How to bypass static Excel Links and Functions

Dear Exs,

Drawing.pdf
As per attached drawing I have a NAS that store’s, inside a folder named Docs, various Excel files.

The NAS is connected to a Windows 2008 R2 File Server (Server’s name: Office-SRV1)

All clients are accessing the Excel Files having a Map Drive of  \\Office-SRV1\Docs

Inside the Excel Files there are

 Links: ='\\ Office-SRV1\DOCS \ I C \Operations\[LOG.xlsm]……….

 and Functions:
=IF(INDEX('\\ Office-SRV1\DOCS \ I C \Operations\[LOG.xlsm]……….

The problem that I am facing is that in case:
1) I change the Server Name
2) The Server goes down
all the internal Excel links and functions will collapse.

I am strictly stuck to Server’s Name although the files are hosted inside the NAS.

How should I overcome this limitation (one idea would be to change the Server name on every excel link
but this is out of scope since the Excel Files are thousands)


Thanks in Advance,
Mamelas
mamelasAsked:
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Thomas RushCommented:
Not seeing any responses, I'll simply sugget that you consider that you can use search and replace to change all the (now bad) link instances.

Alternately, a bit more initial work but easier subsequently, you could build the link so that it uses the server name stored, say, in cell A1 on Sheet2.  Now all you have to do is change the text on Sheet2:A1 and update, and you're good.

Last possibility, can you grab the new server name from a Windows environment variable, so that you simply have to run a batch file once on each client machine to set the servername properly, and they will get the new and correct server name automatically every time they reference a cell?  See http://answers.microsoft.com/en-us/office/forum/office_2010-excel/how-do-i-use-an-environment-variable-within-the/2f12706c-28fd-4b62-baf3-198eadcdc569, http://www.wiseowl.co.uk/blog/s387/environment-variable-vba.htm,  and
http://www.myengineeringworld.net/2014/05/vba-windows-environment-variables.html

I suppose if you wanted to get truly crafty, you could have "backupserverpath" always set in the users' environments, and then check to see if the main server was up before changing the path to the backup server.

Anyway, the last method seems the most elegant and least work once it's going.
mamelasAuthor Commented:
Dear SelfGovern,

Thank you for your reply.

The excel files that I have are thousand and the links and functions inside them unknown.
Renaming/Pointing each cell that contains functions and links to the new Server is not
applicable and is not a permanent solution for the future.


- Could you please specify the Enviroment Variable option because I cannot understand the procedure?

- I have also heard that DFS may solve my problem by replacing the Server Name with Domain Name (\\DomainName\DFSRoot) but in this option do I still have to replace the ServerName with the Domain
name for every relevant Excel File?


Finally I was wondering, am I the only one who is facing such problem?
What happens when an IT Admin replaces the File Server that contains such files with a new one?
Thomas RushCommented:
The link I posted outlines how to create an environment variable and how to access it from Excel.  You need to use Visual Basic (other options may be possible, but VB should be your first choice) to grab it and use it in your formula.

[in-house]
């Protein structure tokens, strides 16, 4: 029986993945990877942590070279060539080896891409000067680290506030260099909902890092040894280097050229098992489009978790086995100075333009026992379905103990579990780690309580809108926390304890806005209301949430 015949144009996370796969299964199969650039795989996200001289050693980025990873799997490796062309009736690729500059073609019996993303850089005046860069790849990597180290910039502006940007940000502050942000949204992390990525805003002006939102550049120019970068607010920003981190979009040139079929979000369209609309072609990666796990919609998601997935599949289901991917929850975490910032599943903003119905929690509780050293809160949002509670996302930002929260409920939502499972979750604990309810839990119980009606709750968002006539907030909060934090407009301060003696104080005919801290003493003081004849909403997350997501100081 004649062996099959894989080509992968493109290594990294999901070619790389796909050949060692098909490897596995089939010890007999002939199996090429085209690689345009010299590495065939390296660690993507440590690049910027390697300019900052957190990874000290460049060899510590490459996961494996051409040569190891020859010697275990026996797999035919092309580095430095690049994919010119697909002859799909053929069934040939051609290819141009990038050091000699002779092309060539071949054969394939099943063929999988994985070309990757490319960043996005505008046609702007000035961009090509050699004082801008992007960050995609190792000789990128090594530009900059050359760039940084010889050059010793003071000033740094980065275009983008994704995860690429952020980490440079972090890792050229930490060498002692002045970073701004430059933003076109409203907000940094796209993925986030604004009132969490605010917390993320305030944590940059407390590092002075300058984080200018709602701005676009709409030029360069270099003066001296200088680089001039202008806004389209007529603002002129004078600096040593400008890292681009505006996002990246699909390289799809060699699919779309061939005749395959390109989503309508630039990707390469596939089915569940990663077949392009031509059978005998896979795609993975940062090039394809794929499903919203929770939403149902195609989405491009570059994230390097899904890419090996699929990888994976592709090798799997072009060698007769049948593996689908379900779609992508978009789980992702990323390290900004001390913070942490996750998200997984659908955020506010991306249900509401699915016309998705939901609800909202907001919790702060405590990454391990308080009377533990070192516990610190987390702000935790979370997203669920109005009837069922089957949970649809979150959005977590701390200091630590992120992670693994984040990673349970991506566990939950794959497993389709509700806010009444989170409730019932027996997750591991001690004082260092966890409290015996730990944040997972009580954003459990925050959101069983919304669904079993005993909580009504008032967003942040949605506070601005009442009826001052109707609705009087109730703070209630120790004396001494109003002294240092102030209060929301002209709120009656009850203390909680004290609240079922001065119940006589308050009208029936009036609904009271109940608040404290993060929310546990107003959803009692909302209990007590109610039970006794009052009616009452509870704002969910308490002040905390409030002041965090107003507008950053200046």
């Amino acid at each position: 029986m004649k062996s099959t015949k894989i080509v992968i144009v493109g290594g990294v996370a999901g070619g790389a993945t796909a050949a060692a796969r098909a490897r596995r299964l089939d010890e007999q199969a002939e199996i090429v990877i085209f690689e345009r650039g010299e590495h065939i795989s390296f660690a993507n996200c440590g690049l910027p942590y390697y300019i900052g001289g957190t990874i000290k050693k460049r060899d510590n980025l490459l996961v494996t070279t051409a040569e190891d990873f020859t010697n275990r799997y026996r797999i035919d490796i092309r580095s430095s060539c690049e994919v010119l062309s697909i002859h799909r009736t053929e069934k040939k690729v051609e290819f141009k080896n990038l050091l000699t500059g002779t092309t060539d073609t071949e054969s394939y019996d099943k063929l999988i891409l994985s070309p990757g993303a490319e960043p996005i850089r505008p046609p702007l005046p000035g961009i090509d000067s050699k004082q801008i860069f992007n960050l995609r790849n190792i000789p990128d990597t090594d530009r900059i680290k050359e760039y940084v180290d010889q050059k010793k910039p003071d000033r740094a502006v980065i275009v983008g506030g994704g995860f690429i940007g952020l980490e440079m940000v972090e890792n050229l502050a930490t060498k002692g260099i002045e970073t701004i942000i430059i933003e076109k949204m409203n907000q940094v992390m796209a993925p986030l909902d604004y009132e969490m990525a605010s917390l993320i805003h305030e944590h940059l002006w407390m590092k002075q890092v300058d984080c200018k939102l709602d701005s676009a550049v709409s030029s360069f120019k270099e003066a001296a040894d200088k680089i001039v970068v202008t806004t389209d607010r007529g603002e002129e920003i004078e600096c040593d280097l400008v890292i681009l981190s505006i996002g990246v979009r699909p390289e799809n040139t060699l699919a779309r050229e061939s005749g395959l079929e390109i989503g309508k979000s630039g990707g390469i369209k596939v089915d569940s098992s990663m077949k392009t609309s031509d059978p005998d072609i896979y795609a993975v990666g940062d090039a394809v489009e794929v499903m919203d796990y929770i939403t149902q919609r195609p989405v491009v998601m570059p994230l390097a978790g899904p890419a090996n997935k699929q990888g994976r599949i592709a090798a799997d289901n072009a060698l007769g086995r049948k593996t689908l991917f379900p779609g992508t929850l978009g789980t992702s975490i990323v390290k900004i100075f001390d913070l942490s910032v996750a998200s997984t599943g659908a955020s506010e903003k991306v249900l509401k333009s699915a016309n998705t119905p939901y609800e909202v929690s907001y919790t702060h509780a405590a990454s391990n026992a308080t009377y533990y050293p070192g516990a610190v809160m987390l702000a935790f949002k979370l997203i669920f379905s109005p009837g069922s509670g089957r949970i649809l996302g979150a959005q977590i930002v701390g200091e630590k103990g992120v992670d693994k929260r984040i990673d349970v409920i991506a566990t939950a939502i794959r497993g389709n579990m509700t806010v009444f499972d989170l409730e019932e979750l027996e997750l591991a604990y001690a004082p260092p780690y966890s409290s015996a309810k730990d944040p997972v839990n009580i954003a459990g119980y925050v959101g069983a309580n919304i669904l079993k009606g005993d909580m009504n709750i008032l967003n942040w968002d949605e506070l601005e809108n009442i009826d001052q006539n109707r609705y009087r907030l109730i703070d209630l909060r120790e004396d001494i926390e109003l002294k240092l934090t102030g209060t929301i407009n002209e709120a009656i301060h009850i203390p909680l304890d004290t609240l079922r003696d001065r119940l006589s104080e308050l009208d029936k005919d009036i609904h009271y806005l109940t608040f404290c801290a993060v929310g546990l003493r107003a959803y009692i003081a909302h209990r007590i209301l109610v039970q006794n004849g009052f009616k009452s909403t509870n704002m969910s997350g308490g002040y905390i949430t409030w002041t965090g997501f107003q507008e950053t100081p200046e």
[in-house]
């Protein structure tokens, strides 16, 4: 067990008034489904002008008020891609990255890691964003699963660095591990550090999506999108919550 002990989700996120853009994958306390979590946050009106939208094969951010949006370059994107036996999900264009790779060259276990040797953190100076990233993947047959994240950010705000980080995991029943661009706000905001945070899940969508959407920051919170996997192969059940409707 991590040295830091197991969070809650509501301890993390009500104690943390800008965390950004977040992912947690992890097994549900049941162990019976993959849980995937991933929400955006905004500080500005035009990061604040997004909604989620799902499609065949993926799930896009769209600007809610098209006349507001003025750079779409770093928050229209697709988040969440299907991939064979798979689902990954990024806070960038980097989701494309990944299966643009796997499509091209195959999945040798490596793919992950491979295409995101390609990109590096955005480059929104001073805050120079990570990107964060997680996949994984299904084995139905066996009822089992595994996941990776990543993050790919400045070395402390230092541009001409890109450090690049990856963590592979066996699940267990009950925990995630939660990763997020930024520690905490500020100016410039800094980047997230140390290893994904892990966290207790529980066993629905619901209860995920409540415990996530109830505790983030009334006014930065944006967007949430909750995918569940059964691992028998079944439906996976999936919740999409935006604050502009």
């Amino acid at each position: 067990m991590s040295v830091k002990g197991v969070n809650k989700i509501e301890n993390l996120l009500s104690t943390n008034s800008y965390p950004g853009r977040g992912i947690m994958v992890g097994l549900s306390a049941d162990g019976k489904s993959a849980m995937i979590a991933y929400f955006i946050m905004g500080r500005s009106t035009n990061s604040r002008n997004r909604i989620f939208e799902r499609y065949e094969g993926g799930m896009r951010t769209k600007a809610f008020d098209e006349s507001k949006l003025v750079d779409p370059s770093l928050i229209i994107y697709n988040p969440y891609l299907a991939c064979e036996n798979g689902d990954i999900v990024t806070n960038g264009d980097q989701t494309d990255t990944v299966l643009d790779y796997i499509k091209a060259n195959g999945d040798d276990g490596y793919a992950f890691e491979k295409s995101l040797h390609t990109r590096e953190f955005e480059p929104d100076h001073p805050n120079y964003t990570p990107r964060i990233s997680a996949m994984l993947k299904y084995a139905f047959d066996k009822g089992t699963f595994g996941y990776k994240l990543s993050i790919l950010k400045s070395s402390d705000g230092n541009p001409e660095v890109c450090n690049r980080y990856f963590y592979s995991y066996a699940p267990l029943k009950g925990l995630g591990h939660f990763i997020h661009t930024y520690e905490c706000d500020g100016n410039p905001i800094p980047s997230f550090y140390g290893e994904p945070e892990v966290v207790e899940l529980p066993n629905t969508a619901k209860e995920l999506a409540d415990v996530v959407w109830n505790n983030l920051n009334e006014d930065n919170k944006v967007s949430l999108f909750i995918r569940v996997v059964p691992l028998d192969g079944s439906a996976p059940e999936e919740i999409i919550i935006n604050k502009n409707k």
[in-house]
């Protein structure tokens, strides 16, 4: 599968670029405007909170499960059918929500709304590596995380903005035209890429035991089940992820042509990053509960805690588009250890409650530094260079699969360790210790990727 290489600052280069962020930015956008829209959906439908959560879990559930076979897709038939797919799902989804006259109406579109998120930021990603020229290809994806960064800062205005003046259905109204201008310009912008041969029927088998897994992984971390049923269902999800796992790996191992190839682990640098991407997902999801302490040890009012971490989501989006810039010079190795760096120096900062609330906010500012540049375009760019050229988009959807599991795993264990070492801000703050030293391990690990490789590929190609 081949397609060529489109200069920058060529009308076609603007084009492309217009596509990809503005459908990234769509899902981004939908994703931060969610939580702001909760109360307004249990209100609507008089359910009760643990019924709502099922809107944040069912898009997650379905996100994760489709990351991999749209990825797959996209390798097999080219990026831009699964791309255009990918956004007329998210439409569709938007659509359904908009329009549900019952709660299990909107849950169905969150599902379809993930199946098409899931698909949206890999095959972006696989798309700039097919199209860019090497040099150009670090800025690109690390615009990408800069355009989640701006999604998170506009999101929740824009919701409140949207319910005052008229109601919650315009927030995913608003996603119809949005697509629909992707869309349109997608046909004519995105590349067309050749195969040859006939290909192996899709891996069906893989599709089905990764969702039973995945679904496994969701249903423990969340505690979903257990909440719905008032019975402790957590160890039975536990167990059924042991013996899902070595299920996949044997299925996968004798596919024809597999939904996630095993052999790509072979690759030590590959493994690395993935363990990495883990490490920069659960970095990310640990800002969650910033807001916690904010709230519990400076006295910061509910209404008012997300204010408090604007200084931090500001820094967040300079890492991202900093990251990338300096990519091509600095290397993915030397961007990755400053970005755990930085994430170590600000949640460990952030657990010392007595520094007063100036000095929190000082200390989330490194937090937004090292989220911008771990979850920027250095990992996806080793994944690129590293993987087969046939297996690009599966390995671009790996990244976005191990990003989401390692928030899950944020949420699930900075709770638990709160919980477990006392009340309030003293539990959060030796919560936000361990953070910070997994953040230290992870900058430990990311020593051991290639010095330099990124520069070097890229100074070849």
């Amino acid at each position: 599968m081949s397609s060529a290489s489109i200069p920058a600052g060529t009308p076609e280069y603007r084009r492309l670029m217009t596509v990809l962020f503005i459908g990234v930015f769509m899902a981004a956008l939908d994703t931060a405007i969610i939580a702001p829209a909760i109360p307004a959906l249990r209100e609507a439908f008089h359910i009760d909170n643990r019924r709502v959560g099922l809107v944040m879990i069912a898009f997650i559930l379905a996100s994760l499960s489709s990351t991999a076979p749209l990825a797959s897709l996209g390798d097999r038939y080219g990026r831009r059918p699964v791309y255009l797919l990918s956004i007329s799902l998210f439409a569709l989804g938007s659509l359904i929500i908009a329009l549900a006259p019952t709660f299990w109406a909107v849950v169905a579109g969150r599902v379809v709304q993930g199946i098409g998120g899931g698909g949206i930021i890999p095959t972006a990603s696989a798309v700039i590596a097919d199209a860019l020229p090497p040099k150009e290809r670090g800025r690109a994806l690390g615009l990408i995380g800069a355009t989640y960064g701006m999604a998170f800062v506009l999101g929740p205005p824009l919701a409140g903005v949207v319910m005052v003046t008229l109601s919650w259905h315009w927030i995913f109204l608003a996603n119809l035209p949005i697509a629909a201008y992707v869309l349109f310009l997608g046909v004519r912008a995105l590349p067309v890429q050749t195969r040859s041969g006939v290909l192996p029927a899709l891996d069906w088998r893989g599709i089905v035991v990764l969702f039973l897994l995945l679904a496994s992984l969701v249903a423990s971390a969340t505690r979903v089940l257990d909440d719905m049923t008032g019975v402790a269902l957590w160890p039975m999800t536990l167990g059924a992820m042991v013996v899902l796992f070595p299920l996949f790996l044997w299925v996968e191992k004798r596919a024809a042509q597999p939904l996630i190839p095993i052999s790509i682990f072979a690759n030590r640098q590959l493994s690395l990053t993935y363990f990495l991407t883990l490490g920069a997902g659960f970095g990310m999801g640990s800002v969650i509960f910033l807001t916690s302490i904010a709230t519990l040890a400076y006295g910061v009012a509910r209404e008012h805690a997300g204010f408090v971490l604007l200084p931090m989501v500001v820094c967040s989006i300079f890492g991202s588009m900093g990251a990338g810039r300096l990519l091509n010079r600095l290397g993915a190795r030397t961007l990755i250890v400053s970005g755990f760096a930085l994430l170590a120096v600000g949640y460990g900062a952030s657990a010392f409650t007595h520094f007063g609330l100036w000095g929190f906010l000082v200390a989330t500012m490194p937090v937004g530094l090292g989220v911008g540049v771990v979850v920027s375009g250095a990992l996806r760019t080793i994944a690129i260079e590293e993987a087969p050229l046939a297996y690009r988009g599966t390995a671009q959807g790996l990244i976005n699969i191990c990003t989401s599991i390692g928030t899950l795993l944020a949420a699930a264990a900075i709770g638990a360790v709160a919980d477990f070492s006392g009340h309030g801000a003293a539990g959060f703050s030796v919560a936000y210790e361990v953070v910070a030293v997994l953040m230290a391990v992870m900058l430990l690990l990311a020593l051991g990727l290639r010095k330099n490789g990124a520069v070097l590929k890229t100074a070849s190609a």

Do you have to go in to your spreadsheets and change the old formulas that don't work?  Yes, unless you want to keep the old formulas that don't work.   It's like if Ford used the wrong bolts to put your car together, and they kept breaking.  "What can I do?" you ask.  Well, you can replace every bold that is the wrong bolt, or you can deal with the bolts breaking if you don't change them.

Now, the benefit of having a spreadsheet instead of a car is, you can do a search and replace to remove the bad string in Excel and replace it with a good string.  With a car, you have to physically take things apart, swap in good bolts where the bad bolts were, and then put everything together.    With search and replace, it can all be done automatically.  Perhaps you could use VB or some other tool to do it globally without even having to manually open the spreadsheet.

DFS may solve your problem.    Until you develop a "do what I mean" module for Excel, it will continue to "do what I say" -- thus, in order to get it to behave differently, I would guess you need to change what you say.
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mamelasAuthor Commented:
Dear SelfGovern,

Thank you for your prompt answer!

A manual "Search and Replace" would solve
the problem but
1) it would take too long to complete
2) it is not a permanent solution. In case of replacing the Server which will have a different name in the future, it would lead to the same headache

Perhaps it would wise to combine a VB script with DFS since the domain name is usually permanent.

Could you advise such VB script or a tool in order to perform global changes in a more fast, efficient and automatic way?
Thomas RushCommented:
The solution I recommended was 1) Create a VB script that can grab an environment variable and which can be called by Excel
2) In those too-many spreadsheets, do a one time search and replace to find hard-coded server names and replace them with the VB call
3) When the server goes down, set the proper environment variable on each user's workstation to the correct variable so that they'll be grabbing data from the right server/system/array.  You don't have to touch the spreadsheet, you only need to change user environment variables.

Perhaps you could do it better/faster/cheaper with DFS; I don't know.

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mamelasAuthor Commented:
Thanks
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